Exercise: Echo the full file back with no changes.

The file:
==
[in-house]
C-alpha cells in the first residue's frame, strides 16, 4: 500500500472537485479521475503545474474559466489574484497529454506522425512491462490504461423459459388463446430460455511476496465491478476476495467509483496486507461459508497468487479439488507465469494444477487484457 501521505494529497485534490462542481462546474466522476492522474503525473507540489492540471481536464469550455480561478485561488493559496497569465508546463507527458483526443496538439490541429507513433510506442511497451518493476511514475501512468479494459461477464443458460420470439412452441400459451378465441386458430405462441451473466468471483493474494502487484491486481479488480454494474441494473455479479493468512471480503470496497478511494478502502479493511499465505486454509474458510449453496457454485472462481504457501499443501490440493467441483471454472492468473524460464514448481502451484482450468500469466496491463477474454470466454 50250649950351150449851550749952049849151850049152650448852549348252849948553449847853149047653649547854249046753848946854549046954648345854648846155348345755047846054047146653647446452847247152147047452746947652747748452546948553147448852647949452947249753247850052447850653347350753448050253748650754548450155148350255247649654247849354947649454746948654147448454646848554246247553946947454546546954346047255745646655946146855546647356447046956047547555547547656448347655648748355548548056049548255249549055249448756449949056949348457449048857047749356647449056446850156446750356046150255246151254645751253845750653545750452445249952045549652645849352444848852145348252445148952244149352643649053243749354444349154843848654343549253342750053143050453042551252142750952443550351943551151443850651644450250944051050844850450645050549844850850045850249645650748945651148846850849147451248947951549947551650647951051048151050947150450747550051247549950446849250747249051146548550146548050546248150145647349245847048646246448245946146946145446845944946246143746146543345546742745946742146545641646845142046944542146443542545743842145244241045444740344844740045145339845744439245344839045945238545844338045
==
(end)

[in-house]
C-alpha cells in the first residue's frame, strides 16, 4: 500500500472537485479521475503545474474559466489574484497529454506522425512491462490504461423459459388463446430460455511476496465491478476476495467509483496486507461459508497468487479439488507465469494444477487484457 501521505494529497485534490462542481462546474466522476492522474503525473507540489492540471481536464469550455480561478485561488493559496497569465508546463507527458483526443496538439490541429507513433510506442511497451518493476511514475501512468479494459461477464443458460420470439412452441400459451378465441386458430405462441451473466468471483493474494502487484491486481479488480454494474441494473455479479493468512471480503470496497478511494478502502479493511499465505486454509474458510449453496457454485472462481504457501499443501490440493467441483471454472492468473524460464514448481502451484482450468500469466496491463477474454470466454 50250649950351150449851550749952049849151850049152650448852549348252849948553449847853149047653649547854249046753848946854549046954648345854648846155348345755047846054047146653647446452847247152147047452746947652747748452546948553147448852647949452947249753247850052447850653347350753448050253748650754548450155148350255247649654247849354947649454746948654147448454646848554246247553946947454546546954346047255745646655946146855546647356447046956047547555547547656448347655648748355548548056049548255249549055249448756449949056949348457449048857047749356647449056446850156446750356046150255246151254645751253845750653545750452445249952045549652645849352444848852145348252445148952244149352643649053243749354444349154843848654343549253342750053143050453042551252142750952443550351943551151443850651644450250944051050844850450645050549844850850045850249645650748945651148846850849147451248947951549947551650647951051048151050947150450747550051247549950446849250747249051146548550146548050546248150145647349245847048646246448245946146946145446845944946246143746146543345546742745946742146545641646845142046944542146443542545743842145244241045444740344844740045145339845744439245344839045945238545844338045